The Vatican took a stand in February with its “notification” on Roger Haight's Jesus Symbol of God prohibiting him from teaching Catholic theology. Then in May it was reported that the Vatican influenced Thomas Reese's resignation as editor of America. In these two situations, as with other recent controversies in the church and American public life, the question was posed to the College Theology Society, “Where do we stand?”
This is not answered easily. The appropriateness of entertaining the question is itself problematic given the specific ways the CTS constitution defines our mission as an academic society. Has the CTS, its Board or its members at the annual convention any business at all taking stands on controversies in the church or American public life? What would justify this? And to what sort of issues would this apply? And when? How is this decided? And by whom? For whom does the Board speak? Or for whom does a majority at an annual convention speak? And to whom? And to what end?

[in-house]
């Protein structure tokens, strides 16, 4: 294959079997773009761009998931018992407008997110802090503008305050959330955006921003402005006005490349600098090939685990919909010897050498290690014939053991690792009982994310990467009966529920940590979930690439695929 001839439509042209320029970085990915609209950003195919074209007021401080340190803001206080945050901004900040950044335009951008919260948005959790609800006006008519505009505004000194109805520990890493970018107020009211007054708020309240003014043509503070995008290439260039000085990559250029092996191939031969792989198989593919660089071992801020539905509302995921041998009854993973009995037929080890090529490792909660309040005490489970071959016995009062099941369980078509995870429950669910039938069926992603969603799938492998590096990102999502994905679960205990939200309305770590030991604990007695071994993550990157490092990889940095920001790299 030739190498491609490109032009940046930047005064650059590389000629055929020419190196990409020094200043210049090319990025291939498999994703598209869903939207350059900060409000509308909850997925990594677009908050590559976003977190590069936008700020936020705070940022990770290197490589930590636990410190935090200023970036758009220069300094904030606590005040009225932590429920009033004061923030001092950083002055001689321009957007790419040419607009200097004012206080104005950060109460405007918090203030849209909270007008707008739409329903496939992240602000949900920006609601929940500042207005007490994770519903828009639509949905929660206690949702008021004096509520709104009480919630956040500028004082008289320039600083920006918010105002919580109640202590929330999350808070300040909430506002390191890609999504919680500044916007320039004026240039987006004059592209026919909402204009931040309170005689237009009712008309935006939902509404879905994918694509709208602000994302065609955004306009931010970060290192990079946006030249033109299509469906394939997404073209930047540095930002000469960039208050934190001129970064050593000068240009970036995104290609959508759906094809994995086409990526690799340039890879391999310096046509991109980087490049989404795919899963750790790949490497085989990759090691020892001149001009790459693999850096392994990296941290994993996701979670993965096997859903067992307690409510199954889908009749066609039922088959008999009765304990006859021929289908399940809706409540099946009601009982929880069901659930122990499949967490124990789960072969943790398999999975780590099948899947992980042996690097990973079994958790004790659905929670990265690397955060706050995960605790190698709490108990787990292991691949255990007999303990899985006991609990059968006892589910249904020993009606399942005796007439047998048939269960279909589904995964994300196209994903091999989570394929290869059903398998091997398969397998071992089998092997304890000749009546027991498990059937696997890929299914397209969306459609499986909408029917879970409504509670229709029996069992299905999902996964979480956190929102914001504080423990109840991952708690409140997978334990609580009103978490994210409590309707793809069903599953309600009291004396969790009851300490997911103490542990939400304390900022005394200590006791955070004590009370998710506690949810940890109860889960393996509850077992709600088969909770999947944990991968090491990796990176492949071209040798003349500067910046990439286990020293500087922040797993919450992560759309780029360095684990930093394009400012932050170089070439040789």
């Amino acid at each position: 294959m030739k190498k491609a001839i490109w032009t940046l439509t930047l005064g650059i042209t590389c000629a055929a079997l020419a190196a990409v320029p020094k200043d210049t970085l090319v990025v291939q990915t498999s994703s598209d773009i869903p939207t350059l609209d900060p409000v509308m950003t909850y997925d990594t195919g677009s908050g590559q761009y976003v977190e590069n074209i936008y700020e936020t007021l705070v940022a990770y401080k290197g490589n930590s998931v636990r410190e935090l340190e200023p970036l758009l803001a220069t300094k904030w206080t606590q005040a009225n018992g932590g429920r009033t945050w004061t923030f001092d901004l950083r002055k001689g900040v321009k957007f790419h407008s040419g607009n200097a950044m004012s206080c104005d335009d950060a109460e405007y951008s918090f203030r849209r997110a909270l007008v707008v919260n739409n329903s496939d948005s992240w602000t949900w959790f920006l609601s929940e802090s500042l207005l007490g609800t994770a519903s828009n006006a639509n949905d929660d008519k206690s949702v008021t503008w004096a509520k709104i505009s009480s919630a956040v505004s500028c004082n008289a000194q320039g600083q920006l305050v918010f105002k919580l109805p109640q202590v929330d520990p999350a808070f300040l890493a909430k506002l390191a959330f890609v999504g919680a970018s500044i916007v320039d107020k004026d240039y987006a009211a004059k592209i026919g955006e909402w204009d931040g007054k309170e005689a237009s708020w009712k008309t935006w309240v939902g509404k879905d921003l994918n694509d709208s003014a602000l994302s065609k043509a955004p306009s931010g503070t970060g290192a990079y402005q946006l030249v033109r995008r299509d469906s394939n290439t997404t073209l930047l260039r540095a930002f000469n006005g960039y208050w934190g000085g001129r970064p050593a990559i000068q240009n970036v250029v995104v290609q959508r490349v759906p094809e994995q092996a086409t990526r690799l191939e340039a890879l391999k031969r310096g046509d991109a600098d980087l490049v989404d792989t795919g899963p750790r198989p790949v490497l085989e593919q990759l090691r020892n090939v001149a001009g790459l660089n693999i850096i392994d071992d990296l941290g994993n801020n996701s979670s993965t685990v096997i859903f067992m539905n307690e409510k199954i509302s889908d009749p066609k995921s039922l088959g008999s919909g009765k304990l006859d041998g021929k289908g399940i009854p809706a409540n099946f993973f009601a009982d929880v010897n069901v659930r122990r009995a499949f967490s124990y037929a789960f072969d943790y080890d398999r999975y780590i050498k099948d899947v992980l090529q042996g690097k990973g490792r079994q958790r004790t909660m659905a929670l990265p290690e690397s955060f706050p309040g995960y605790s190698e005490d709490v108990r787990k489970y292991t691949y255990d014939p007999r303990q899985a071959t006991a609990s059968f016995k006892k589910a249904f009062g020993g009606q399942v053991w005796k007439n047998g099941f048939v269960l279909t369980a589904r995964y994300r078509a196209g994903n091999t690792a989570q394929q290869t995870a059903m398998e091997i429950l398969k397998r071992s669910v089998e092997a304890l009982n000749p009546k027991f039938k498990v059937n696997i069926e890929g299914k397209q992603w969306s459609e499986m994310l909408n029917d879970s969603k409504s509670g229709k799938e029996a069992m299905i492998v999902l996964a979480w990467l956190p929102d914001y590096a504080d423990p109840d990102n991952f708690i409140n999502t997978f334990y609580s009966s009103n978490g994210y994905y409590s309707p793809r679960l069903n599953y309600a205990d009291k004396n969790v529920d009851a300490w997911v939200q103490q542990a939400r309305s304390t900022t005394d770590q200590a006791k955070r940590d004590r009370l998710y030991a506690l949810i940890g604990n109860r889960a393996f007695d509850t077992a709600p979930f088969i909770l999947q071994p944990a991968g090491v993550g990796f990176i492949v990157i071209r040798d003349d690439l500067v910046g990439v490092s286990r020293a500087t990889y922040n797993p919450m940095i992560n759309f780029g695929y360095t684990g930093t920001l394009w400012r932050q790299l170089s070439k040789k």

Nor is the question of where we stand dodged without significant cost. Much is at stake for the specific pedagogical mission of the CTS both in the issues regarding Haight and Reese and in the questions of principle about taking stands. Both are part of a larger and consequential controversy about what place convictions should have in the interactions of the church, academy, and society.